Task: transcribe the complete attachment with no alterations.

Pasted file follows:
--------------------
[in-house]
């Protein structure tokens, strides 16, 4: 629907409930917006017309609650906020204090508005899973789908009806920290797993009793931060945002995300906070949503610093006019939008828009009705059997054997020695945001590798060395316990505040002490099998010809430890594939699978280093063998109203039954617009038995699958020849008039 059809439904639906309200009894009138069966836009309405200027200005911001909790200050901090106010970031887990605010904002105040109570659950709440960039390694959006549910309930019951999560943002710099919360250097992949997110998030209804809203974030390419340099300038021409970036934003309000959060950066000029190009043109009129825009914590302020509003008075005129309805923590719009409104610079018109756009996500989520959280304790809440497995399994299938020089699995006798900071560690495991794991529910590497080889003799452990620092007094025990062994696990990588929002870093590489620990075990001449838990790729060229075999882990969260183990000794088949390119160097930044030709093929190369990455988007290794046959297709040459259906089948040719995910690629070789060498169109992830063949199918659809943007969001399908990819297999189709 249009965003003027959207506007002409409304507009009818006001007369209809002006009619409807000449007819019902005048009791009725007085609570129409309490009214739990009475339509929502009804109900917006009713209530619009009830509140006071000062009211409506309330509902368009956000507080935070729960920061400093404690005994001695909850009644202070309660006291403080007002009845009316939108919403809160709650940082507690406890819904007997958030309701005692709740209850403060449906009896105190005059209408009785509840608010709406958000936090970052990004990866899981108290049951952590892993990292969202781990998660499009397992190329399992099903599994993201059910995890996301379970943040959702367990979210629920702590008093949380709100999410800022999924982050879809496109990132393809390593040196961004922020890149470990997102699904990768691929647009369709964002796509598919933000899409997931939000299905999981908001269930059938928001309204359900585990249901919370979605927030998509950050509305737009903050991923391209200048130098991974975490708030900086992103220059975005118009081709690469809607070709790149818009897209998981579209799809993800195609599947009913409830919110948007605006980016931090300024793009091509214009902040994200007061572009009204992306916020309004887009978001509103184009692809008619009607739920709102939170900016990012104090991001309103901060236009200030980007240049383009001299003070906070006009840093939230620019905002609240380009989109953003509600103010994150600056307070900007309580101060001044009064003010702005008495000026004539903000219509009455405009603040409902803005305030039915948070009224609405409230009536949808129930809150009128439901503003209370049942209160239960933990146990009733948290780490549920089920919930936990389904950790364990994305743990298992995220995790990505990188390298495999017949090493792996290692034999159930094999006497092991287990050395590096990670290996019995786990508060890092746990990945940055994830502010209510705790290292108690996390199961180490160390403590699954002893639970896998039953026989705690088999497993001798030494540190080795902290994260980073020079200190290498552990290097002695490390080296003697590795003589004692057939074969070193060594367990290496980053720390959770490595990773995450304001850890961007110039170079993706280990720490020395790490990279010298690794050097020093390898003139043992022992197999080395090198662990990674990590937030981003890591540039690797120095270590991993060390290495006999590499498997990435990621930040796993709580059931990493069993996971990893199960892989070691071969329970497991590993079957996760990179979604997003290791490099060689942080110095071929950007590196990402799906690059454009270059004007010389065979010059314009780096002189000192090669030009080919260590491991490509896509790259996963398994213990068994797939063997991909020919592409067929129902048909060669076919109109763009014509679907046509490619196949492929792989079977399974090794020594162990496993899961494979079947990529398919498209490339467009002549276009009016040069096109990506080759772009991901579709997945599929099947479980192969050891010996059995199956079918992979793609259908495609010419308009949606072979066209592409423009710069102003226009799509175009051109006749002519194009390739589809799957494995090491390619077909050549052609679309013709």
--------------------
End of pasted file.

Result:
[in-house]
């Protein structure tokens, strides 16, 4: 629907409930917006017309609650906020204090508005899973789908009806920290797993009793931060945002995300906070949503610093006019939008828009009705059997054997020695945001590798060395316990505040002490099998010809430890594939699978280093063998109203039954617009038995699958020849008039 059809439904639906309200009894009138069966836009309405200027200005911001909790200050901090106010970031887990605010904002105040109570659950709440960039390694959006549910309930019951999560943002710099919360250097992949997110998030209804809203974030390419340099300038021409970036934003309000959060950066000029190009043109009129825009914590302020509003008075005129309805923590719009409104610079018109756009996500989520959280304790809440497995399994299938020089699995006798900071560690495991794991529910590497080889003799452990620092007094025990062994696990990588929002870093590489620990075990001449838990790729060229075999882990969260183990000794088949390119160097930044030709093929190369990455988007290794046959297709040459259906089948040719995910690629070789060498169109992830063949199918659809943007969001399908990819297999189709 249009965003003027959207506007002409409304507009009818006001007369209809002006009619409807000449007819019902005048009791009725007085609570129409309490009214739990009475339509929502009804109900917006009713209530619009009830509140006071000062009211409506309330509902368009956000507080935070729960920061400093404690005994001695909850009644202070309660006291403080007002009845009316939108919403809160709650940082507690406890819904007997958030309701005692709740209850403060449906009896105190005059209408009785509840608010709406958000936090970052990004990866899981108290049951952590892993990292969202781990998660499009397992190329399992099903599994993201059910995890996301379970943040959702367990979210629920702590008093949380709100999410800022999924982050879809496109990132393809390593040196961004922020890149470990997102699904990768691929647009369709964002796509598919933000899409997931939000299905999981908001269930059938928001309204359900585990249901919370979605927030998509950050509305737009903050991923391209200048130098991974975490708030900086992103220059975005118009081709690469809607070709790149818009897209998981579209799809993800195609599947009913409830919110948007605006980016931090300024793009091509214009902040994200007061572009009204992306916020309004887009978001509103184009692809008619009607739920709102939170900016990012104090991001309103901060236009200030980007240049383009001299003070906070006009840093939230620019905002609240380009989109953003509600103010994150600056307070900007309580101060001044009064003010702005008495000026004539903000219509009455405009603040409902803005305030039915948070009224609405409230009536949808129930809150009128439901503003209370049942209160239960933990146990009733948290780490549920089920919930936990389904950790364990994305743990298992995220995790990505990188390298495999017949090493792996290692034999159930094999006497092991287990050395590096990670290996019995786990508060890092746990990945940055994830502010209510705790290292108690996390199961180490160390403590699954002893639970896998039953026989705690088999497993001798030494540190080795902290994260980073020079200190290498552990290097002695490390080296003697590795003589004692057939074969070193060594367990290496980053720390959770490595990773995450304001850890961007110039170079993706280990720490020395790490990279010298690794050097020093390898003139043992022992197999080395090198662990990674990590937030981003890591540039690797120095270590991993060390290495006999590499498997990435990621930040796993709580059931990493069993996971990893199960892989070691071969329970497991590993079957996760990179979604997003290791490099060689942080110095071929950007590196990402799906690059454009270059004007010389065979010059314009780096002189000192090669030009080919260590491991490509896509790259996963398994213990068994797939063997991909020919592409067929129902048909060669076919109109763009014509679907046509490619196949492929792989079977399974090794020594162990496993899961494979079947990529398919498209490339467009002549276009009016040069096109990506080759772009991901579709997945599929099947479980192969050891010996059995199956079918992979793609259908495609010419308009949606072979066209592409423009710069102003226009799509175009051109006749002519194009390739589809799957494995090491390619077909050549052609679309013709």